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    ABSTRACT: Anti-N-methyl-D-aspartate receptor (NMDAR) encephalitis is now widely recognized and the patients with this disease show prominent psychiatric symptoms followed by seizures, respiratory failure, involuntary movement, autonomic instability, and amnesia. The anti-NMDAR antibody titer coincides with disease activity, and antibody-deprivation treatment ameliorates neurological symptoms. Previous studies have shown that clusters of NMDARs on the neuronal surface decrease in density upon incubation with the cerebrospinal fluid from patients (NMDAR-CSF), and that the induction of long-term potentiation, a cellular mechanism underlie learning and memory processes, was suppressed with NMDAR-CSF. In this study, we exposed mice to NMDAR-CSF in an attempt to reproduce the human symptoms in mice. CSF was continuously administered via a cannula placed in the lateral ventricle of the mouse that connected to an osmotic pump transplanted in the back of the mouse. From day 8-18, we evaluated the behavior of the mice using standardized tests that were performed serially. Mice exposed to NMDAR-CSF showed impaired spatial memory, as detected with the Morris water maze test. Brain tissue from mice with memory disturbances had decreased content of NMDAR protein in the hippocampal area shown by immunohistochemistry, which is consistent with the anti-NMDAR antibodies affect the expression and function of NMDARs, resulting in anti-NMDAR encephalitis-like symptoms. Also, the mice treated with the NMDAR-CSF did not show inflammatory cell infiltration or neuron loss in their brain tissue and this lack of nervous tissue destruction is encouraging as it is consistent with the idea that this disease can be treated through immunotherapy.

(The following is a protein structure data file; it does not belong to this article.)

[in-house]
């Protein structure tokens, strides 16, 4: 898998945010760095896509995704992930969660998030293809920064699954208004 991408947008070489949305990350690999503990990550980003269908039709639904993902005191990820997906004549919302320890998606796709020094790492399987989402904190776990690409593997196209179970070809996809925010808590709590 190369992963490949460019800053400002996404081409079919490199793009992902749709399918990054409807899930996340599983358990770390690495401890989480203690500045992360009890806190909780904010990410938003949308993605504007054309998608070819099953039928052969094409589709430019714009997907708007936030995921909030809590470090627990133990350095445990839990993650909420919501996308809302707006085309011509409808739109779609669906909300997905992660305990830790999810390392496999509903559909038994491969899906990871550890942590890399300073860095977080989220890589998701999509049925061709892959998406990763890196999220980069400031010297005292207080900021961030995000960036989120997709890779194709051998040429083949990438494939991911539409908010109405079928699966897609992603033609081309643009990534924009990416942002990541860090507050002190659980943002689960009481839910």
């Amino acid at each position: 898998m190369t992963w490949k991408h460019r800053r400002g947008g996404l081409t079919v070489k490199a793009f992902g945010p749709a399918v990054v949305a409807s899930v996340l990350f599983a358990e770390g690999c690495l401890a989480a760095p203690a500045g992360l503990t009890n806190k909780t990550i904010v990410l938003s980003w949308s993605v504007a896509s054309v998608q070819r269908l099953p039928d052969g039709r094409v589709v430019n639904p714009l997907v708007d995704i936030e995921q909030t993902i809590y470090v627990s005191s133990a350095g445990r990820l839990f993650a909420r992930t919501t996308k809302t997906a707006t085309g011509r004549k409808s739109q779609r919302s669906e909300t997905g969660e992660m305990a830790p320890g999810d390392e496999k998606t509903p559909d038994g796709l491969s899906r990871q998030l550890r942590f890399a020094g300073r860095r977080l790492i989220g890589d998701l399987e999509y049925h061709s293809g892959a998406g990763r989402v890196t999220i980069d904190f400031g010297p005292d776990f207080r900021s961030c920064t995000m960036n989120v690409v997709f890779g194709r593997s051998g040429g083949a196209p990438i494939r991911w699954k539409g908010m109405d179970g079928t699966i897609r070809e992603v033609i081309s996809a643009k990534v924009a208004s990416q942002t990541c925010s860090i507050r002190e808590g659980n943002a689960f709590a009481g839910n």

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    • "In particular, hypofunction of the N-methyl-D-aspartate receptor (NMDA-R) is hypothesized to play a key role in the pathophysiology of this disease (Coyle et al., 2003; Paz et al., 2008). For example, antagonists of NMDA-R, phencyclidine (PCP), MK-801 and ketamine , induce schizophrenia-like symptoms, that is, positive and negative symptoms, and cognitive dysfunction in normal patients (Javitt and Zukin, 1991; Jentsch and Roth, 1999; Lahti et al., 2001; Newcomer et al., 1999) and increased psychosis in patients with schizophrenia (Lahti et al., 1995, 2001). "

    Full-text · Dataset · Jul 2015
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    • "In particular, hypofunction of the N-methyl-D-aspartate receptor (NMDA-R) is hypothesized to play a key role in the pathophysiology of this disease (Coyle et al., 2003; Paz et al., 2008). For example, antagonists of NMDA-R, phencyclidine (PCP), MK-801 and ketamine , induce schizophrenia-like symptoms, that is, positive and negative symptoms, and cognitive dysfunction in normal patients (Javitt and Zukin, 1991; Jentsch and Roth, 1999; Lahti et al., 2001; Newcomer et al., 1999) and increased psychosis in patients with schizophrenia (Lahti et al., 1995, 2001). "

    Full-text · Dataset · Jul 2015